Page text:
|Publication number||WO2016030741 A1|
|Publication date||3 Mar 2016|
|Filing date||24 Aug 2015|
|Priority date||27 Aug 2014|
|Also published as||EP3186589A1, US9660418, US20160064898, US20170222404|
|Publication number||PCT/2015/1449, PCT/IB/15/001449, PCT/IB/15/01449, PCT/IB/2015/001449, PCT/IB/2015/01449, PCT/IB15/001449, PCT/IB15/01449, PCT/IB15001449, PCT/IB1501449, PCT/IB2015/001449, PCT/IB2015/01449, PCT/IB2015001449, PCT/IB201501449, WO 2016/030741 A1, WO 2016030741 A1, WO 2016030741A1, WO-A1-2016030741, WO2016/030741A1, WO2016030741 A1, WO2016030741A1|
|Inventors||Tal VERKER, Yossef Atiya|
|Applicant||Align Technology, Inc.|
|Export Citation||BiBTeX, EndNote, RefMan|
|Patent Citations (11), Non-Patent Citations (1), Classifications (13), Legal Events (4)|
|External Links: Patentscope, Espacenet|
ILLUMINATION MEANS WITH UNIFORM ENERGY PROFILE AND VCSEL BASED LOW COHERENCE EMITTER FOR CONFOCAL 3D SCANNER
 The present invention is related to the measurement of objects. Although specific reference is made to intraoral scanning of teeth, embodiments as disclosed herein will find application in many fields such as topography and wavefront measurements.
 Many dental and orthodontic procedures can benefit from accurate three- dimensional (3D) topographical measurements of a patient's intraoral cavity. For example, in the design and fabrication of dental prostheses (e.g., crowns or bridges), 3D models of the prosthesis site and surrounding dentition are typically used to ensure proper fit of the prosthesis. In many orthodontic procedures, 3D models of the patient's dental arches are utilized to design orthodontic appliances and develop treatment plans (e.g., to correct malocclusions). Various approaches can be used to produce such 3D models. For example, a physical model can be constructed from an impression of the patient's dentition. Alternatively, the intraoral cavity can be scanned to provide a virtual model suitable for use within computer-assisted design and computer-assisted manufacture (CAD/CAM) methods as well as digital treatment planning.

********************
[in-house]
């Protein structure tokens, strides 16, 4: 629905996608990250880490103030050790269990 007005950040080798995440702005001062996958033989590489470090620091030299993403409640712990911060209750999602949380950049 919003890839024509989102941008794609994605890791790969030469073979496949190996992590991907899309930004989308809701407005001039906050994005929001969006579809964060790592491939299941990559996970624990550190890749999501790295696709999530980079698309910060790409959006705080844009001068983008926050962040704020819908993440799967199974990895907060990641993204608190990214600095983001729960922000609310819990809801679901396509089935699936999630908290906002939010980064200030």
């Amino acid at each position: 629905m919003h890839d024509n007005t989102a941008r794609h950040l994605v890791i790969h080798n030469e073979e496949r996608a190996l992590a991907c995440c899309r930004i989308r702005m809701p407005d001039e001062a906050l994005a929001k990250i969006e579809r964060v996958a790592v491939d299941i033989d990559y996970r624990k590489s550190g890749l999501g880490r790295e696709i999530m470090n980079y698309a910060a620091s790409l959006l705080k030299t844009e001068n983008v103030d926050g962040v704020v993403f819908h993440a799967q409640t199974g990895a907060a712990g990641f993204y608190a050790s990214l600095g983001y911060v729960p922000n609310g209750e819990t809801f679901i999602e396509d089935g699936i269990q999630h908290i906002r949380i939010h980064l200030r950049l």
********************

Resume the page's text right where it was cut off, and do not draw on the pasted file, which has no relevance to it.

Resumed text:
Scanning of the intraoral cavity may be performed by a dental or orthodontic practitioner. Previous methods and systems for scanning the intraoral cavity, however, can be less than ideal with regards to the accuracy and size of the scanning probe that is used to measure the teeth of the patient. Work in relation to
embodiments suggests that the formation of light spots with such prior scanning systems can be less than ideal and may be related to measurement noise and less than ideal measurements in at least some instances. The focused spots may comprise artifacts related to the light source such as speckle, and these artifacts can affect measurement accuracy. Also, the size of the hand held probe that is positioned to measure the teeth can be somewhat larger and more difficult to position than would be ideal in at least some instances.  In light of the above, there is a need for improved methods and systems for scanning an intraoral cavity of a patient. Ideally, such systems would be more accurate and easier to manipulate than the prior scanning devices.